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RTA says changes to 1st Ave widening should get voter OK

RTA says changes to 1st Ave widening should get voter OK

  • Road work in early March on East Ft. Lowell Road.
    Dylan Smith/TucsonSentinel.comRoad work in early March on East Ft. Lowell Road.

Tucson is trying to use its newly added seats on Regional Transportation Authority committees to cut costs on a road widening project for North 1st Avenue. The RTA, which funds major road work in the Tucson metro area, has recommended sending the project to voters a part the RTA Next package, a move that has frustrated city leaders.

The initial plan to revamp the stretch of Tucson roadway was approved by Pima County voters in 2006 when they created the RTA.

The widening would affect 1st Ave between Grant Road and River Road and between Orange Grove to Ina Road. These two section are currently three-lane roads, meaning they have two lanes for cars plus a bike lane going in each direction, but the RTA calls for doubling the lanes to six. Tucson proposed to change the scope of the widening between Grant and River by suggesting RTA only widen the roads to four lanes instead of six. Pima County has also asked to scale down the widening between Orange Grove and Ina.

An RTA project review task force recommended Wednesday that the 1st Avenue plan should go to voters as part of the RTA Next package, a second 20-year phase that would begin after the original plan expires in 2026. Tucson's revision of the plan to RTA would cut the $79 million price tag of the project by $20 million and get it done within the current RTA. Pima County and Tucson leaders agree they could save money for their own taxpayers and the cash-strapped RTA, which is about $300 million short of funds for its final projects.

The Project Review Task Force that made the recommendation for the Technical Management Committee agreed with the scope changes, saying they say "minimal implication on the traffic performance in the corridor and parallel corridors and cross streets with regards to delay and congestion" at an April 13 meeting. The proposed changes from Tucson and Pima County, however, were significant enough to require voter approval, they found.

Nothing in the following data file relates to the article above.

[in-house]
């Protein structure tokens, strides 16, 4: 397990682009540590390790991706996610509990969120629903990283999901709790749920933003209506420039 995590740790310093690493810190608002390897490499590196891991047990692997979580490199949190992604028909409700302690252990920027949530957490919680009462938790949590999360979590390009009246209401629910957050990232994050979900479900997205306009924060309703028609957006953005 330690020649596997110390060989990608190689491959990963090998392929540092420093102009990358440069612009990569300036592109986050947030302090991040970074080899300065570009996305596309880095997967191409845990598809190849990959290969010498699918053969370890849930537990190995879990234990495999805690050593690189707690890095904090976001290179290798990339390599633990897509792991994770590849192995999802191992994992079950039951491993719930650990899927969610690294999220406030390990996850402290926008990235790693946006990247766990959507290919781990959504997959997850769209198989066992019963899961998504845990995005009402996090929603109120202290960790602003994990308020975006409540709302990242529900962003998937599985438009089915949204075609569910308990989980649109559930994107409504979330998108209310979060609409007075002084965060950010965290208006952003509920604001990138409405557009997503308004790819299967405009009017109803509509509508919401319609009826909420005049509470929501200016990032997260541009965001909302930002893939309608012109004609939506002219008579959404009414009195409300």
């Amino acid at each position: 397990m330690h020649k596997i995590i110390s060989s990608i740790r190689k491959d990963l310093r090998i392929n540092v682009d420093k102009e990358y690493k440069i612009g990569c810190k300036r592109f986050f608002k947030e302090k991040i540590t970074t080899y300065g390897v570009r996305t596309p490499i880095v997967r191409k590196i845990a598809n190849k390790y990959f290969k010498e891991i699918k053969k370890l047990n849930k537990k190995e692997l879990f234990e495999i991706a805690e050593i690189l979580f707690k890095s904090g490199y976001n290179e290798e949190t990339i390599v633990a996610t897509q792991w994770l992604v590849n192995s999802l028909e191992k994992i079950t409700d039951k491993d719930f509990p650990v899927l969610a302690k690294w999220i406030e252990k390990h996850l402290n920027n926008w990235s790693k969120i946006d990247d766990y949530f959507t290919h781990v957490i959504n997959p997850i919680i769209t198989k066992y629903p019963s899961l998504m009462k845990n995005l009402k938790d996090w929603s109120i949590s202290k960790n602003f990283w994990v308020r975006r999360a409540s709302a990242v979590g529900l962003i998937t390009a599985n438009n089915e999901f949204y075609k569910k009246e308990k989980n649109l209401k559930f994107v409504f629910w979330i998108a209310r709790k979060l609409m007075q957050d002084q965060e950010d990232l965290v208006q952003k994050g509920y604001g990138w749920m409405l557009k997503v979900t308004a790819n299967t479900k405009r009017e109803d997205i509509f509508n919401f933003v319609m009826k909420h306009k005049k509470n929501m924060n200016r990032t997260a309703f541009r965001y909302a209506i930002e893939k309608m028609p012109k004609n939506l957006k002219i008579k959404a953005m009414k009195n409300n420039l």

"We don't foresee any problems with the city's proposal," Curtis Lueck, the co-chair of the task force said at a meeting on Wednesday. "If this proposed scope is sent back to the voters with inclusion in the RTA Next in phase five, it's more than likely it will be approved by the voters."

City of Tucson leaders have said that they want to see the 1st Avenue project completed under the current RTA, however, not RTA Next, and that it can be done for less. Tucson considered leaving the RTA and hasn't committed to joining its next phase, so if the project goes to voters, the only way to complete the project with help of RTA funds would be to join the RTA Next.

RTA Executive Director Farhad Moghimi said that Tucson's "independent effort" to push through their scope changes "has delayed that particular RTA voter-mandated project from moving forward as scheduled" and that state law "requires significant changes to the plan be approved by the voters."

Tucson submitted the revised plan in response to a request for ideas on how to finish the remaining projects approved in 2006 before the June 2026 expiration date of the original RTA plan. The RTA made the request through their Technical Management Committee, on which the city recently obtained more seats.

First things first

If RTA Next fails in an election, RTA still has time to start the widening and other remaining projects by the end of June 2026, Moghimi said. But the RTA's stance is that the city of Tucson and Pima County would obligated by law to deliver the projects under its original six-lane scope and pay their share of the $79 million price tag.

Tucson Midtown Councilman Steve Kozachik, whose ward sits just outside the project area, said “it’s already been to voters.” The RTA wants to send the project to the ballot box to “leverage us into having to support (RTA Next),” he said. He wants to to see the project completed in the current RTA, or it's “going to be a big no sale, and that’ll fail at the ballot box because they simply have to have city of Tucson voters or it'll go down in flames.”  

County Administrator Jan Lesher wrote in a memo to RTA leadership that the nearly $79 million budget for the 1st Avenue widening could better be used to widen Silverbell Road from Ina Road to Grant Road, a large stretch that runs the length of Flowing Wells and the North Side. The idea was first put forth by Lesher’s predecessor Chuck Huckelberry.

Marana Town Manager Terry Rozema signed a memo agreeing with the county’s idea, saying they’ve been trying for the past decade to get RTA to widen Silverbell to four lanes between Camino del Cerro and Ina. Silverbell, which runs into Marana for a few miles before turning to Twin Peaks Road, is a “key corridor,” Rozema writes, especially as an alternative to the often-congested Interstate 10.

Recent RTA traffic projections, based on a model that assumes Pima County will have a 1.2 million population in 2024, found that the numbers of drivers, bicyclists and pedestrians expected to use this corridor of 1st Avenue is “substantially lower” than what was forecast in 2006. 

The only reason to complete the project under its original scope, Kozachik said, is to complete the projects based on "inaccurate data." Moghimi said RTA agrees with the updated data, but the revised projects based on those data are still significant enough to require voter approval under state law. 

The projects are listed as RTA ballot #13 and #14. RTA ballot #13 is the smaller stretch of road on the western edge of Catalina Foothills between Ina and Orange Grove, and #14 is the longer stretch between River and Grant. The section between these two project areas, which runs from Orange Grove to River, is four lanes, with bike lanes on either side, a median and turn lanes next to two travel lanes for drivers.